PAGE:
Jun 21, 2022 - Economy

Inflation is forcing home cooks to get creative

Illustration of a can of tomatoes wearing a chef's hat.

Illustration: Lindsey Bailey/Axios

Despite the high cost of groceries, people are eating at home to save money, using a combination of doctored takeout cuisine, new plant-based products (a category that's exploding) and lower-priced supermarket staples.

Why it matters: What's bad news for restaurants and some fast-food chains is good news for stores that sell prepared foods, new and exotic ingredients, and rock-bottom-cheap pantry items.

Driving the news: While the pandemic got us accustomed to cooking from scratch (out of boredom) and ordering in from restaurants (fun!), the latest iteration is a mashup of those trends: concocting meals that blend budget ingredients with containers of mildly indulgent prepared foods.

  • Sales of pasta and pizza sauces are expected to grow briskly, in part because they're cheap and tasty, the Specialty Food Association (SFA) predicts.
  • Another hot category emerging from the SFA's recent trade show is "alternative comfort food" — familiar products like pancake mix, chips and pasta made from plant-based ingredients like breadfruit, mushrooms and chickpeas.
  • Sweet and savory products from around the world — with an emphasis on countries whose foods are foreign to many Americans — are entering the spotlight. Expect to see Salvadoran pupusas, Indian salsas and Greek honey slipping into people's shopping carts.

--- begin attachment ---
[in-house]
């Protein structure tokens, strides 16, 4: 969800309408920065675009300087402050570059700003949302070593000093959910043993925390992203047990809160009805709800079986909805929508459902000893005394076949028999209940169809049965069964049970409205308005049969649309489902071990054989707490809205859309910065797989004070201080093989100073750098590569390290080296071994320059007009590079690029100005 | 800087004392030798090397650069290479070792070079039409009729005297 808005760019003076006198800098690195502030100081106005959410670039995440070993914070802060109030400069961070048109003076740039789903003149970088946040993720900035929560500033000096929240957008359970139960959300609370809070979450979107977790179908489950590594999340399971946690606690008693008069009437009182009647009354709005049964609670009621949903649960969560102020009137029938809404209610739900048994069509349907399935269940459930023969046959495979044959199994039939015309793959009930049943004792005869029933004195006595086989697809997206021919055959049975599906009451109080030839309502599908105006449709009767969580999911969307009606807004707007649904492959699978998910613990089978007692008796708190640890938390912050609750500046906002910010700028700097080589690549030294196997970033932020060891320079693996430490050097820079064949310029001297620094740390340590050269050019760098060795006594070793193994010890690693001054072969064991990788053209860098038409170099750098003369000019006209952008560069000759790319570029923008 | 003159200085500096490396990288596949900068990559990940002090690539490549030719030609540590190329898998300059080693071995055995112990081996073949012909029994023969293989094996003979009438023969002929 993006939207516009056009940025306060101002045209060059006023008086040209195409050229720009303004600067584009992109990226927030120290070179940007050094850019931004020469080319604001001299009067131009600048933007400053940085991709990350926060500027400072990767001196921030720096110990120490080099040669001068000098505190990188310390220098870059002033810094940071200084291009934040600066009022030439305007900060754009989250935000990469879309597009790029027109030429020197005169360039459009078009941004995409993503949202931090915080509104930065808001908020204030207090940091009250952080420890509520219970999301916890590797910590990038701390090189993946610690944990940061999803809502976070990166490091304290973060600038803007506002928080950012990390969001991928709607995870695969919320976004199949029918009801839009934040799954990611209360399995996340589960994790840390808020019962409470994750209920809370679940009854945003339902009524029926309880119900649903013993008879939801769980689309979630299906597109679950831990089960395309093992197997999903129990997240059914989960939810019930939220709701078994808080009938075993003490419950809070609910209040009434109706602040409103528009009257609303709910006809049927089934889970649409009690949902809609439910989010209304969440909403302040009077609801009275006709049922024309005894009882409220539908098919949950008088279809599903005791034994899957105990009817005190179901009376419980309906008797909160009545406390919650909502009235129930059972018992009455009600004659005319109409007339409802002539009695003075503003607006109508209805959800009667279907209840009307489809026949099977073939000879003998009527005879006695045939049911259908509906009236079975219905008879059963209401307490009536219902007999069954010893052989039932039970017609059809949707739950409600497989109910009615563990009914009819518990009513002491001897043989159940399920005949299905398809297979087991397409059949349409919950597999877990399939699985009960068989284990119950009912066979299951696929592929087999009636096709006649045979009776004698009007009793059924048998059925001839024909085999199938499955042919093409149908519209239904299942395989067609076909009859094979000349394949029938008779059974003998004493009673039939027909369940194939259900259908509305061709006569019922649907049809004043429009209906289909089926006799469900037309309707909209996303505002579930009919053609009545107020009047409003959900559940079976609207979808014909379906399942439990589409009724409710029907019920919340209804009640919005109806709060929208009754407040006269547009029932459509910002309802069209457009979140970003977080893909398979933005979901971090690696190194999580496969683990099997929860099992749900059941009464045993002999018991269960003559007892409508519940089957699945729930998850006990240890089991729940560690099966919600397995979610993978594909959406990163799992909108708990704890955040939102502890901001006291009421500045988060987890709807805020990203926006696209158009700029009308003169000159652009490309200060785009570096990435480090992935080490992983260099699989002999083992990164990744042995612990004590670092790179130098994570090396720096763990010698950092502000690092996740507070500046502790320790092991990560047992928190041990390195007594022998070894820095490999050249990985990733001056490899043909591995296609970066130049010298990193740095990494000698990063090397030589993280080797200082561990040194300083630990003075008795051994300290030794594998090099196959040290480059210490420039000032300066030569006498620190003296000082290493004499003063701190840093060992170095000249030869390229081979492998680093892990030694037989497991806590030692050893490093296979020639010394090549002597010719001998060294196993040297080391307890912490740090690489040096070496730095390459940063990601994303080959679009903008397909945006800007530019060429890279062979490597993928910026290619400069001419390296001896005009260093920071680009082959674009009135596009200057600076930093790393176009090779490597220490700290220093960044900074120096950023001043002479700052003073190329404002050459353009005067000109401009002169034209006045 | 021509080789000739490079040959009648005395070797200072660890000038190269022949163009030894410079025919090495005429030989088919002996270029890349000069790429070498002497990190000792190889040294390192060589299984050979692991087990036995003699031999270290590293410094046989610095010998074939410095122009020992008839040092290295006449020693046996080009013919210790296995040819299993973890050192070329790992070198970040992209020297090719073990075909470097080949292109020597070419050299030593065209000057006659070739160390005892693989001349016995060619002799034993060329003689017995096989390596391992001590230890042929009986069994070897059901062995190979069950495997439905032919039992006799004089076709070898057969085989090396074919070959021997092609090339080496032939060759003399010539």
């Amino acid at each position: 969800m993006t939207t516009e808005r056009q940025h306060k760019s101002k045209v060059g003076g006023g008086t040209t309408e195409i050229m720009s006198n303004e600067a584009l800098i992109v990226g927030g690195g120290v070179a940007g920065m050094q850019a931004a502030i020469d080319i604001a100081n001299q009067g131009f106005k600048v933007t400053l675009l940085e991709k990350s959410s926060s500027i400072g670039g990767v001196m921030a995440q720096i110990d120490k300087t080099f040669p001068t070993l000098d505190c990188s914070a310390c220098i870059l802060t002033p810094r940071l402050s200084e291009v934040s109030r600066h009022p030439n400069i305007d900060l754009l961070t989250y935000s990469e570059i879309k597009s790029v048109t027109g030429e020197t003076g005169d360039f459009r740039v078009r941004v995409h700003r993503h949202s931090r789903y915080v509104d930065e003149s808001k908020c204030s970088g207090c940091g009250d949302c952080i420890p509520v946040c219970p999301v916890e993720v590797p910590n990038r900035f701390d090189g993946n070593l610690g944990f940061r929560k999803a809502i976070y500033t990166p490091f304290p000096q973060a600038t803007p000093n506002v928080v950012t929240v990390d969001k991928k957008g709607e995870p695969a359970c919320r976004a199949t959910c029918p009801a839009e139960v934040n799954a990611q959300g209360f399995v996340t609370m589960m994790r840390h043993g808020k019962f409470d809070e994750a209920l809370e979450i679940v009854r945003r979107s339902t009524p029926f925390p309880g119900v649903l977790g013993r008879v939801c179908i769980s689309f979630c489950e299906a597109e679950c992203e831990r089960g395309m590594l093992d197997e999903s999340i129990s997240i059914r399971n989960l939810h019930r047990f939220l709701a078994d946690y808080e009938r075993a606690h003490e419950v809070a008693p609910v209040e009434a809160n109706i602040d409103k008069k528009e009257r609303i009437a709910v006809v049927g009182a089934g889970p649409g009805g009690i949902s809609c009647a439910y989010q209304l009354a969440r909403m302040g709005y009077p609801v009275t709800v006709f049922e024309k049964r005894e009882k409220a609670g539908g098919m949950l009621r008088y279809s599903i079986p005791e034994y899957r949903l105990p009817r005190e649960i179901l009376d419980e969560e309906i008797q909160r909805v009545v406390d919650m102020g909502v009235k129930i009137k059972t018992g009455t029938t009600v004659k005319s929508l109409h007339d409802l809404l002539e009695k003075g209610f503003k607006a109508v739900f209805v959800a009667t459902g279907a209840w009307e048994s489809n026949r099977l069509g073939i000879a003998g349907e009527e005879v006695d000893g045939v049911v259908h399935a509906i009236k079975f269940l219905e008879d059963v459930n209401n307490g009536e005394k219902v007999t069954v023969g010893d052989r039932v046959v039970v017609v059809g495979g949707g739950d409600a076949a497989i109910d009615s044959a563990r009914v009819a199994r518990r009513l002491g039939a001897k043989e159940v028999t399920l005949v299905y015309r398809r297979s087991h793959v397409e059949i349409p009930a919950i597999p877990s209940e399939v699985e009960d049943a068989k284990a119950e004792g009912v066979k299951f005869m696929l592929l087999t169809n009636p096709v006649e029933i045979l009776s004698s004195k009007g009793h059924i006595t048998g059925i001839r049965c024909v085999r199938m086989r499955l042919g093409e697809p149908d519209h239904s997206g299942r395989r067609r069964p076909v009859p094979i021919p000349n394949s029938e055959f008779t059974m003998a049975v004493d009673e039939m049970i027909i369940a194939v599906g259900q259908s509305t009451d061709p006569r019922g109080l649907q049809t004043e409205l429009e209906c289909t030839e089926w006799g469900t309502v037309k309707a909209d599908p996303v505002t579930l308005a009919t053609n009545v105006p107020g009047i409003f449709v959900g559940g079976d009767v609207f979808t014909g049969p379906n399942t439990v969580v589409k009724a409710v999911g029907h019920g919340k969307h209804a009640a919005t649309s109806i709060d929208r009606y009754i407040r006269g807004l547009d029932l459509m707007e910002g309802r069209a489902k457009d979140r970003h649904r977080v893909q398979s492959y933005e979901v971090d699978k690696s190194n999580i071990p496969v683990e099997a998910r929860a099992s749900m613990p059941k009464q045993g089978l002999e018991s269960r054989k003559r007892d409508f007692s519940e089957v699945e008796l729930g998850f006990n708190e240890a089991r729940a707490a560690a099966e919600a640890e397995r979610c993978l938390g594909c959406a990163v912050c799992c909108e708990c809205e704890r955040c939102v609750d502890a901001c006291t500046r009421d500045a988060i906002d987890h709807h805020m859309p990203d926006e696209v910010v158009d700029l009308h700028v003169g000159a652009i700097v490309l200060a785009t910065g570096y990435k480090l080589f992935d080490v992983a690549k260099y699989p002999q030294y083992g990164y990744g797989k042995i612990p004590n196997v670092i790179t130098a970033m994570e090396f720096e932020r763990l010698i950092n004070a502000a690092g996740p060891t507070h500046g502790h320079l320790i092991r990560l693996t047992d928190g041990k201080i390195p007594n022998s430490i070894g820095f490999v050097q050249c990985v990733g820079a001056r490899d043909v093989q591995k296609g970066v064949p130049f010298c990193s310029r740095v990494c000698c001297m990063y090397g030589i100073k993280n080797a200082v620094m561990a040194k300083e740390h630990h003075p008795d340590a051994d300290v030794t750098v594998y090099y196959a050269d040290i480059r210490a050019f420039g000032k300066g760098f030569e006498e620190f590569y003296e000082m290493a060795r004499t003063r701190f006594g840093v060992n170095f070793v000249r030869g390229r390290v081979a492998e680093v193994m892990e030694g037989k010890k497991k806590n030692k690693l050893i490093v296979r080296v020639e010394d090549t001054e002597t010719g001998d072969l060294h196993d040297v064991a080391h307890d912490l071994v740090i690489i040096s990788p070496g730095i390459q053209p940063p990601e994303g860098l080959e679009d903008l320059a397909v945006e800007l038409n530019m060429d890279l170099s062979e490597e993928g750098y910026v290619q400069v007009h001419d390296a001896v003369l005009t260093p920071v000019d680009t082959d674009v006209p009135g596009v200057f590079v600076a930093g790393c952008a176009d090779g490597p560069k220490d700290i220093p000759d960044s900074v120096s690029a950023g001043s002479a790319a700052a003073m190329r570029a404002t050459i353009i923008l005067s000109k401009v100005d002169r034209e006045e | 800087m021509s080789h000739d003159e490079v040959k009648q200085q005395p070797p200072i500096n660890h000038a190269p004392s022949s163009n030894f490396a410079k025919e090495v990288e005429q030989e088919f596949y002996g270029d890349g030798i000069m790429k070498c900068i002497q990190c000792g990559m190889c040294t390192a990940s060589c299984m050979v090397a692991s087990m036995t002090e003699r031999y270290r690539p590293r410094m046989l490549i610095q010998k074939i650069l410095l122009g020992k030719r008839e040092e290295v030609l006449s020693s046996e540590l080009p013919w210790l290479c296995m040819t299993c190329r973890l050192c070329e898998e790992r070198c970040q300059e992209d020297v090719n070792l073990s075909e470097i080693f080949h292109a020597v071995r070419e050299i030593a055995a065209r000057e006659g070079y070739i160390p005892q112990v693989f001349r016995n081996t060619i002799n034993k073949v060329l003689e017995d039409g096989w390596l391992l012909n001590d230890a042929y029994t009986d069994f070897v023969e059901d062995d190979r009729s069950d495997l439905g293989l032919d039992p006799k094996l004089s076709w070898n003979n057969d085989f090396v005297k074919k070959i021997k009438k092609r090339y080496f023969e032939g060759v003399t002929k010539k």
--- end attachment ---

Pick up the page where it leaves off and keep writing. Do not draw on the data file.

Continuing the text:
"People got really a lot more into home cooking during the pandemic, and that's pretty much sticking — but with a twist," Denise Purcell, trends expert at the SFA, tells Axios.

  • "I think people are looking to bring takeout food home and dress it up in their own particular way with ingredients from home — particularly as food prices and restaurant prices do rise."
  • At home, she said, "they might treat themselves to an $8 jar of pasta sauce that jazzes up a meal."

Between the lines: A confluence of signs point to what the post-pandemic, inflation-pinched kitchen looks like: A place where takeout cartons, single-serve grocery products and low-priced bulk staples coexist, for the convenience of household members who may be whipping up meals to fit their hybrid work schedules.

  • Land O'Lakes just introduced "pre-portioned" half-tablespoon servings of butter aimed at cooks who picked up their culinary skills during lockdown.
  • Food industry trend reports lean heavily on terms like "affordable indulgences" and "virus-fighting superfoods."
  • A DoorDash survey of 1,504 consumers found that 86% order takeout or pickup as much or more than they did last year, while 83% order delivery as much or more than they did last year. 

"In the coming years, brands have an opportunity to make sure meals, drinks and snacks are not boring" as people continue to view food and drink as an outlet for comfort and creativity, according to Mintel, a market research firm, and its "Global Food and Drink Trends 2022" report.

Of note: Sales of food storage and preservation products are skyrocketing, as people use leftovers to stretch their food dollars, per The NPD Group, a consumer trends research firm.

The bottom line: "There is a pandemic-caused meaningful shift toward in-home preparation" and experimentation that will linger for the foreseeable future, David Portalatin, NPD's food industry expert, tells Axios.

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